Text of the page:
Badgers football beat reporter Colten Bartholomew and columnist Jim Polzin preview Wisconsin's toughest regular season matchup in 2022 when th…
A compelling rivalry had developed between the University of Wisconsin football team and a Big Ten powerhouse during a 13-year stretch that began in 1992, just as Barry Alvarez’s colossal rebuilding job was starting to show significant signs of progress.
It wasn’t Ohio State-Michigan, but the Badgers-Buckeyes definitely was a thing. There were 11 meetings and each team won five times, with one tie in 1993 that ended up being good enough to get Alvarez and Co. to the Rose Bowl. Combined scores during that back-and-forth game of tug of war: Ohio State 197, UW 191.
It’s not that UW has gone backward since the end of the Alvarez era. The Badgers still are cruising down the highway, not holding up any traffic as they enjoy a ride that has been filled with plenty of pretty views since Alvarez hung up his whistle.
One problem: Ohio State put its foot on the gas and left UW — and pretty much every other program in the Big Ten — in its dust. The Badgers still can see the Buckeyes if they squint, but that gap keeps getting wider and this is where it gets really demoralizing if you’re a UW fan: There’s little reason to believe Ohio State can be reeled in anytime soon; in fact, changes in the college football landscape may only lead to it pulling away even more.
“They make it hard,” said UW defensive coordinator Jim Leonhard, who went 3-1 against Ohio State during his stellar career as a safety and returner for the Badgers. “They make you go earn it when you play them and you’ve got to play them for 60 minutes. They don’t get wowed if you come out strong. They don’t get wowed. They expect your best shot because they’re a talented group. You have to continue to push, play in and play out, and put pressure on them and see how they respond.”
It’s not hard to find a starting point for this run of dominance by the Buckeyes: Nov. 28, 2011, when Urban Meyer was hired to run the program.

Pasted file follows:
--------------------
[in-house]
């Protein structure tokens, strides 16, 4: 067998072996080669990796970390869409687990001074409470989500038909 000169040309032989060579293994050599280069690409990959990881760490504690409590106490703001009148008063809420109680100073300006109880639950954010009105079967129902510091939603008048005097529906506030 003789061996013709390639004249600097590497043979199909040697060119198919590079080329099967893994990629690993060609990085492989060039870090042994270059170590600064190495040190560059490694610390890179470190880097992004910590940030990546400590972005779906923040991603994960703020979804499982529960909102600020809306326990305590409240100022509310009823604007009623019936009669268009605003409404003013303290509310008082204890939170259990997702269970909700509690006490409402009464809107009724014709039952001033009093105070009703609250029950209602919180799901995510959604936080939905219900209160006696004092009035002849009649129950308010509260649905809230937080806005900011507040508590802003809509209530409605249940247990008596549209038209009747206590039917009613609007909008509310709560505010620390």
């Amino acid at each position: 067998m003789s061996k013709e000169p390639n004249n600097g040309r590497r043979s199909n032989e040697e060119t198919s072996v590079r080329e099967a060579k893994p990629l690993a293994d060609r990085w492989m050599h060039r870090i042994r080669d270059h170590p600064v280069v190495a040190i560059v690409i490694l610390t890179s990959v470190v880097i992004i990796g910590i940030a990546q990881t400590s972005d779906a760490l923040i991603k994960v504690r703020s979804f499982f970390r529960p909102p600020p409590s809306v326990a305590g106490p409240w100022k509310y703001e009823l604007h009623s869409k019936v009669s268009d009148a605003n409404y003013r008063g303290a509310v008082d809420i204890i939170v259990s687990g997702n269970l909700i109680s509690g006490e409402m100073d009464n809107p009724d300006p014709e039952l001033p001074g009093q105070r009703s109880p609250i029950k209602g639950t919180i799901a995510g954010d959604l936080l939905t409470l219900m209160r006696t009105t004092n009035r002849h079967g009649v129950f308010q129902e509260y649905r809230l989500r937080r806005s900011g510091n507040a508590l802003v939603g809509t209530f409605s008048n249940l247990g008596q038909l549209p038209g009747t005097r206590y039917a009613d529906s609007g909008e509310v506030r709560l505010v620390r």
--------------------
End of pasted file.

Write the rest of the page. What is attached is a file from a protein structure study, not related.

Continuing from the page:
The torch was passed to Ryan Day in 2018 and the race car kept on burning rubber. The Buckeyes are a combined 120-13 under Meyer and Day, including 82-6 against Big Ten teams.
UW is one of eight Big Ten teams that hasn’t beaten Ohio State in the last decade, joining Illinois, Indiana, Maryland, Minnesota, Nebraska, Northwestern and Rutgers. Michigan State is 2-8 against the Buckeyes but can claim it’s the only team to beat them more than once. Iowa is .500 against Ohio State, only because the Hawkeyes have managed to avoid the Buckeyes in eight of the past 10 seasons.
Those cheers you heard from New Jersey to Nebraska last November was the reaction to Michigan ending an eight-game losing streak to Ohio State, a result that stopped the Buckeyes’ run of Big Ten titles at four.
"They were 11-2 last year and Ryan is on record saying it wasn’t successful,” Big Ten Network analyst Gerry DiNardo said. “Eleven and two, Rose Bowl victory and it wasn’t good enough. So the expectations are such that if you don’t do anything with the talent, you don’t coach there for long.”
Oh yes, the talent. Ohio State always has accumulated plenty of it as one of college football’s blueblood programs, but Meyer and Day have taken the program’s recruiting to another level.
The Buckeyes’ average national finish in the Rivals recruiting rankings from 2012-22 was 5.2, including nine finishes in the top five during that stretch of 11 classes. Their average finish from 2002-11 was 13.6, with three top-five finishes in 10 classes.
Compare that to UW, which had an average finish of 37.2 from 2012-22 in the Rival rankings with a high-water mark of 14 in 2021.
“It,” DiNardo said, referring to Ohio State’s rise to supremacy, “starts on signing day.”